[00:04:16] Julie: Jason, we uncover a lot of shocking scam stories in our podcast, and at times it feels like we'll never be able to protect ourselves from these relentless fraudsters ever again. How are folks like you helping keeping us safe?

[00:04:28] Jason Glassberg: There's really two ways to look at the whole world of security. There's the reactive: I have a software company, and I've developed an application. I want people to come, make sure that there are no hidden holes, or folks who are not authorized to take advantage of the systems. And that's one way that we would engage with the client. The other way is a more proactive process, which basically says, how do I think about security before I even build something? What are some of the pitfalls I should be considering as I'm designing something? And that's really the future, and that's what we have been working much more diligently on, is providing a more proactive view of this so software companies know the pitfalls before they ever design anything.

[00:05:15] Julie: What are some of the projects that you're working on now? Are you allowed to tell us about them?

[00:05:18] Jason Glassberg: Right now, we're very actively involved in medical devices, because the FDA has instituted a requirement that all medical devices that are going to be sold to the public have to go through a very rigorous course of security testing, and it's exciting and fun stuff, and it's nice to see an area where the US is leading the world in terms of security.

[00:05:47] Julie: And why is security so important for medical devices?

[00:05:50] Jason Glassberg: Well, there's been an incredible increase in the amount of connectivity between all these devices, which is awesome for the patient, right? You can have an MRI done at a hospital in some rural community and have those results sent back to a much larger hospital in the big city, and have the benefit of, of more specialized doctors be able to look at that information; or you can be hooked up to a machine that provides insulin at a certain regulated amount and be monitored by a nurse just as the internet connected at your house. But for every benefit there's a kind of a, an equal dark side. And so we want to make sure that when these MRI images are sent back to a hospital that no one can intercept them, and we want to make sure that when someone's monitoring some insulin pump, or some heart machine, that those machines can't be monitored by someone else, right? Basically we want to be able to keep confidential information from the patient to be as secure as possible.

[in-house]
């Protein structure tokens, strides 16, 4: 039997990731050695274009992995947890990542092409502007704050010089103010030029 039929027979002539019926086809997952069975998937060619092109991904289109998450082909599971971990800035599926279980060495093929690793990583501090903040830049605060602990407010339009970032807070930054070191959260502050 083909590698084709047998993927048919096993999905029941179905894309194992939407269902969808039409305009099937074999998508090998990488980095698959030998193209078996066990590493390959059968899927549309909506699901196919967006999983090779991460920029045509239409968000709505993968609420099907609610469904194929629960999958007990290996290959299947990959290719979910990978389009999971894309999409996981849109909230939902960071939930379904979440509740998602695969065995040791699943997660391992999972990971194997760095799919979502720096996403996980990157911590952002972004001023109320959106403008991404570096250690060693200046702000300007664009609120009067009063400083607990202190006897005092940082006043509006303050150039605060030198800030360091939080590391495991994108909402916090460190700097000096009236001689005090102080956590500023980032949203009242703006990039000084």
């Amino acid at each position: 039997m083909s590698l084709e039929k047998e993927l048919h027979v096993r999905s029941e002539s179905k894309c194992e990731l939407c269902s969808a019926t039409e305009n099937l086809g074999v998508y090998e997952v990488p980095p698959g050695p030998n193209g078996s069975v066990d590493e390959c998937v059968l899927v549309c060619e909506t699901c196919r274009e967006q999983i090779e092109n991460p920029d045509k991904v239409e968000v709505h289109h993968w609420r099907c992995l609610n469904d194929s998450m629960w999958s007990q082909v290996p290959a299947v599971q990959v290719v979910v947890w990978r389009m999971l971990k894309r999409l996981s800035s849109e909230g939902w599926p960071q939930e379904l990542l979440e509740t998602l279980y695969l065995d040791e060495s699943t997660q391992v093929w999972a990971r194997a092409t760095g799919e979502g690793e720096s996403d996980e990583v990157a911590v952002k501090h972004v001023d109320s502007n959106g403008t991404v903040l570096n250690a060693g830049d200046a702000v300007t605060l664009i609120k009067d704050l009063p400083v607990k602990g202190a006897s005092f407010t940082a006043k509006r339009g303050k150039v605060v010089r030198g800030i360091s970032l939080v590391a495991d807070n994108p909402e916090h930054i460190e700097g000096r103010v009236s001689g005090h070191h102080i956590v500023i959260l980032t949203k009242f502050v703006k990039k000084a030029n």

[00:06:55] Julie: Got it. That sounds very helpful, particularly with the aging population. All of this is so important.

[00:07:01] Jason Glassberg: Well absolutely. It's just an incredible benefit. All of this interconnectivity that's blossomed in the last 10 years is just an enormous benefit to everyone. I mean, so many people can now keep in touch, and all of these devices that we're able to connect, it's just terrific, but, you know, people just need to keep their wits about them and understand that there's always a downside. And so, you just need to be able to protect yourself and be assured that you have a certain sense of privacy. And that's ultimately what we try and do in our field.

[00:07:31] Julie: Interesting. Since you see more of the dark side than we do, how does that change your perspective on security?

[00:07:37] Jason Glassberg: One of the things that is pretty apparent, is folks have kind of an interesting perception of what it is to be secure. They think of their systems like a castle or a fortress with a big gate and a big guard door and towers, so a very hard outer crust, but they don't necessarily protect from within. So if someone's allowed to get past that castle, maybe they dig a tunnel underneath the walls or maybe they float a boat in a moat and somehow figure out to get in, all sorts of damage can be caused. And that's the kind of thing we come across all the time, is that people go to great lengths to protect their outer um, defenses, but they don't have a consideration of what happens when people break in through those defenses.

[00:08:27] That's really interesting to learn about big businesses. And I'd like to transition to learning how security impacts our listeners, and particularly for our listeners who do a lot of traveling. Do you have any tips on how people can better protect themselves from becoming a victim to a scam when they're on vacation?